We continued south after lunch to Campo, with a few gendarme stops along the way, and arrived and dropped of our stuff. Then we went to meet our guide, who was running late. Once he arrived we drove for a while, as it became darker and darker. By the time we stopped it was almost dark, and by the time we got to the rock where the picathartes nest, it was night and we’d either spooked them on the way in or they were somewhere else. We waited for a bit, but to no avail, so we headed back to our hotel for the night.
March 26th. Birding Campo Ma’an National Park, transfer to Buea
We started out early this morning and headed into the park, where we spent some time walking the road with nice rainforest on either side. As soon as we got out we were surrounded by the song of Little Greenbul and Western Nicator. In the distance the wailing call of Black-casqued Wattled Hornbills became evident as they flew towards us and past. A female stopped for a scope view and continued to call, while an African Pied Hornbill joined the chorus, flying over the canopy.
We moved down the road a bit until the calls of several Spotted Greenbuls got our attention. They passed us by, while the ‘poop….poop…poop’ song of a Blue-headed Wood Dove was coming from the thick forest in front of us. More hornbills joined the fray with several Piping Hornbills coming close in the tree behind us. A lone Woodland Kingfisher added his color to the surroundings, as several Olive-bellied Sunbirds chimed in as we closed on the village.
We stopped here for some tea and bread, while another pair of Piping Hornbills entertained us from a tall tree behind the village. Spotted Greenbuls drifted past along with several Swamp Palm Bulbuls. A lone African Pygmy Kingfisher eyed us from the washing line in someone’s front yard while we sipped our tea.
After breakfast we ventured through town to try and find the Great Blue Turacos we’d heard earlier. With some playback they soon turned up and gave us a great show of bowing and lifting their tails as they called and moved about the palms and trees to the back of one of the houses that butted up against the forest. Behind us a male Black-casqued Wattled Hornbill called constantly before flying off into the jungle.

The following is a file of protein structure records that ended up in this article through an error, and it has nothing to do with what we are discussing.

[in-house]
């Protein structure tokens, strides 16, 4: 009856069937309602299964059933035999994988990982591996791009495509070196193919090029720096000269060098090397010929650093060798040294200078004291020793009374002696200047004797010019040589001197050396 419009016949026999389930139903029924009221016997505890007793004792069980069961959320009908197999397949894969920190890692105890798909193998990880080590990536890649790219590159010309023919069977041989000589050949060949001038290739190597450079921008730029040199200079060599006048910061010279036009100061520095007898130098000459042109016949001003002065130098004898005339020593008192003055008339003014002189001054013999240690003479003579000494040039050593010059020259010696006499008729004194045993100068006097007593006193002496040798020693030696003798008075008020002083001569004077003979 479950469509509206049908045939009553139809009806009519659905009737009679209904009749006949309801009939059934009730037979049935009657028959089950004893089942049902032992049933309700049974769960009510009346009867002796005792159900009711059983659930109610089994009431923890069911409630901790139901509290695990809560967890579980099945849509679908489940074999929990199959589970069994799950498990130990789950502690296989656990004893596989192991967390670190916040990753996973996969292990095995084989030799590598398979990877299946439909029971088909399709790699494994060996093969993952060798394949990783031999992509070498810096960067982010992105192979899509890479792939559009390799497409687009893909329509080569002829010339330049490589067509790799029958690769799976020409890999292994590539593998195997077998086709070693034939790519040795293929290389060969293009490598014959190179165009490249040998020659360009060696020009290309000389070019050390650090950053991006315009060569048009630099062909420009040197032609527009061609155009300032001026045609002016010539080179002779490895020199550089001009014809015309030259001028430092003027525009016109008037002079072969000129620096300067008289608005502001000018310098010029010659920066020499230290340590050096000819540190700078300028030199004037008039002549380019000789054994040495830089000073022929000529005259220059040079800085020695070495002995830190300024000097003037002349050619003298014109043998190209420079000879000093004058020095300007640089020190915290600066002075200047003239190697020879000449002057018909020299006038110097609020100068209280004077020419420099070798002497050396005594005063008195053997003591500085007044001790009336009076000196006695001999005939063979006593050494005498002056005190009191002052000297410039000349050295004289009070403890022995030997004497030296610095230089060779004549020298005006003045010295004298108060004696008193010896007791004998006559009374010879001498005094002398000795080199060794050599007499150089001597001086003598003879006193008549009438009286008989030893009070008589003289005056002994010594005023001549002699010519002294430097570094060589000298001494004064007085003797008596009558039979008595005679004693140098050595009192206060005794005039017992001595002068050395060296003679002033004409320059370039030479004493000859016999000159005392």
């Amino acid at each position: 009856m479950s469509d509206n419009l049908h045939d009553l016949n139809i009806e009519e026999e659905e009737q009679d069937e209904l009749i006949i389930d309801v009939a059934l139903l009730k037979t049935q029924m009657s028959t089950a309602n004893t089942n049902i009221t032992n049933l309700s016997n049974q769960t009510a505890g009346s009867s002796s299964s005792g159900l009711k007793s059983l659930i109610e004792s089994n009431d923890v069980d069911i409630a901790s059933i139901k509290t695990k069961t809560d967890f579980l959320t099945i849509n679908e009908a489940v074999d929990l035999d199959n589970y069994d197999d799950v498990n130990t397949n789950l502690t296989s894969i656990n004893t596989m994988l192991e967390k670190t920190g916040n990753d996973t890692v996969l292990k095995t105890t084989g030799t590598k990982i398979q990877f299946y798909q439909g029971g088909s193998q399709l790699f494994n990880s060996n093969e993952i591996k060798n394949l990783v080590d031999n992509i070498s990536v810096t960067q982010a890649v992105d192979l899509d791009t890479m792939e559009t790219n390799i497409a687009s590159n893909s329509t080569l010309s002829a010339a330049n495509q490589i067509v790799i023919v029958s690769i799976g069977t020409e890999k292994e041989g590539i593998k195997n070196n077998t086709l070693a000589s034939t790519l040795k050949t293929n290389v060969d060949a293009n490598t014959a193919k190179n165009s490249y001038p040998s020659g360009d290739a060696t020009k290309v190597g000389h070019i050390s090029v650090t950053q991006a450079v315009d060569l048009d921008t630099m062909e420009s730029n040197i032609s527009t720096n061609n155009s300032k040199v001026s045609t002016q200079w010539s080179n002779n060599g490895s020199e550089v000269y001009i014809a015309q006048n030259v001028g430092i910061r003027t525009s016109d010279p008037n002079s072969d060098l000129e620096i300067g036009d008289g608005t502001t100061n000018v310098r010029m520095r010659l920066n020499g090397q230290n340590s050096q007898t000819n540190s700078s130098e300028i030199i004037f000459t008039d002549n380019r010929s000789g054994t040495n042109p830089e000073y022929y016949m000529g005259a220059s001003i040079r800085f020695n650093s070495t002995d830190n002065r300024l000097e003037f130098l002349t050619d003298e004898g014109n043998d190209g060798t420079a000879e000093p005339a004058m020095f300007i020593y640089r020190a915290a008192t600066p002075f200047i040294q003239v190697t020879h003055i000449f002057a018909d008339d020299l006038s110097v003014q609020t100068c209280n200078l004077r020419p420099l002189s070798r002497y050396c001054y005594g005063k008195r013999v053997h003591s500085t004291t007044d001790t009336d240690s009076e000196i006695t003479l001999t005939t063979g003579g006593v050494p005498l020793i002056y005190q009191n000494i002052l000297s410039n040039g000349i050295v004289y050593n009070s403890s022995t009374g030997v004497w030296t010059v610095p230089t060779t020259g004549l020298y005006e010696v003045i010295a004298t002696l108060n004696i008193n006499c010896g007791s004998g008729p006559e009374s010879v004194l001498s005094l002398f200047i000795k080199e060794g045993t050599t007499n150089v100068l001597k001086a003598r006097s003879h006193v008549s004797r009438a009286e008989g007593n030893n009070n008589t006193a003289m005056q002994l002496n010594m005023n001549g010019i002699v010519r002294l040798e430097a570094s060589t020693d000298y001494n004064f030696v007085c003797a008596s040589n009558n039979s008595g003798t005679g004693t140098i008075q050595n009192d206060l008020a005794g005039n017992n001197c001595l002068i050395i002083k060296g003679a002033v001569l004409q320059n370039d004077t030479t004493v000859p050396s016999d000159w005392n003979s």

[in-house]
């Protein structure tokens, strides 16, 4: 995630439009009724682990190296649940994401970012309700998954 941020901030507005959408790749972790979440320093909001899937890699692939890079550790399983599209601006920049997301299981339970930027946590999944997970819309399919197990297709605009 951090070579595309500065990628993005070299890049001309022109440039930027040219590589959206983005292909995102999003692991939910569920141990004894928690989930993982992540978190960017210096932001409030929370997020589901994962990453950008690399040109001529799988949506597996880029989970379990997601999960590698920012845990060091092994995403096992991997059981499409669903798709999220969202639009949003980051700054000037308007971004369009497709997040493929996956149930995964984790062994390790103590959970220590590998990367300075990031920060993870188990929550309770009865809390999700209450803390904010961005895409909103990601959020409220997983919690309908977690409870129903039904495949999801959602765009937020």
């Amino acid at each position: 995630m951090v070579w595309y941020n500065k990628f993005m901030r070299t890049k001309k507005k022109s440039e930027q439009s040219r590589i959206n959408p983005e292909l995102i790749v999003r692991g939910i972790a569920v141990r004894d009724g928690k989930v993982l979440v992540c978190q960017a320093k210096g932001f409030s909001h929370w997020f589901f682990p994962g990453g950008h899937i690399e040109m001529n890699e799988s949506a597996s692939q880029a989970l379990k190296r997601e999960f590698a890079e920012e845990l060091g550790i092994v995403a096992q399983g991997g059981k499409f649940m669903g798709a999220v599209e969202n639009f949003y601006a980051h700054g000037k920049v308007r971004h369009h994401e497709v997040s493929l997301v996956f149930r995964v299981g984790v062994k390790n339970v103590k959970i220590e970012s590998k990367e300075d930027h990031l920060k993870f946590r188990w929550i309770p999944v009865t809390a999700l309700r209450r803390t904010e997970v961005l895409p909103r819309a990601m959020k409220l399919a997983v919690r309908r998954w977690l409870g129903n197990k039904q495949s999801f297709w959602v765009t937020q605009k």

We went back to the hotel after this and loaded up before heading to another part of the park. On the way we found a small canopy flock consisting of Grey Longbill and several sunbirds as well as a Yellow-rumped Tinkerbird. A Rufous-vented Paradise Flycatcher moved through the palms in front of us, but we were running out of time and needed to get on the road, so we climbed into the car and began the journey north.
The rest of the day was spent on the drive up to Buea, with stops in Kribi for lunch and some afternoon traffic in Douala. We arrived in the evening at our hotel, ready for some rest.
March 27th. Birding Mount Cameroon
We woke before sunrise and listened to the birds outside our rooms. Northern Grey-headed Sparrow, Splendid Starling, and Pied Crow all called from the open grass and palm trees behind the hotel. We could see Mount Cameroon from our rooms as it was not covered in clouds, which was nice.
After breakfast we got our stuff and drove to the foot of the mountain, where we met our guide for the day. Then we began the slow hike up the steep slopes of this massive volcano.
We hiked through open farmland, picking up some good initial species like Whinchat, Long-legged Pipit, and a surprise Brown-crowned Tchagra. Several Mackinnon’s Shrikes were calling, and as we approached the edge of the forest we heard our first Grey-headed Nigrita. A circling Cassin’s Hawk-Eagle was a nice find, and a Brown-throated Wattle-eye called from the cover of a wooded gully. A hidden sunbird sang up-slope in a flowering tree, and we later figured out it was Johanna’s Sunbird from the song I recorded. Another hidden singer turned out to be Mountain Robin-Chat, which responded well to the playback of its own song and it came in for some close views.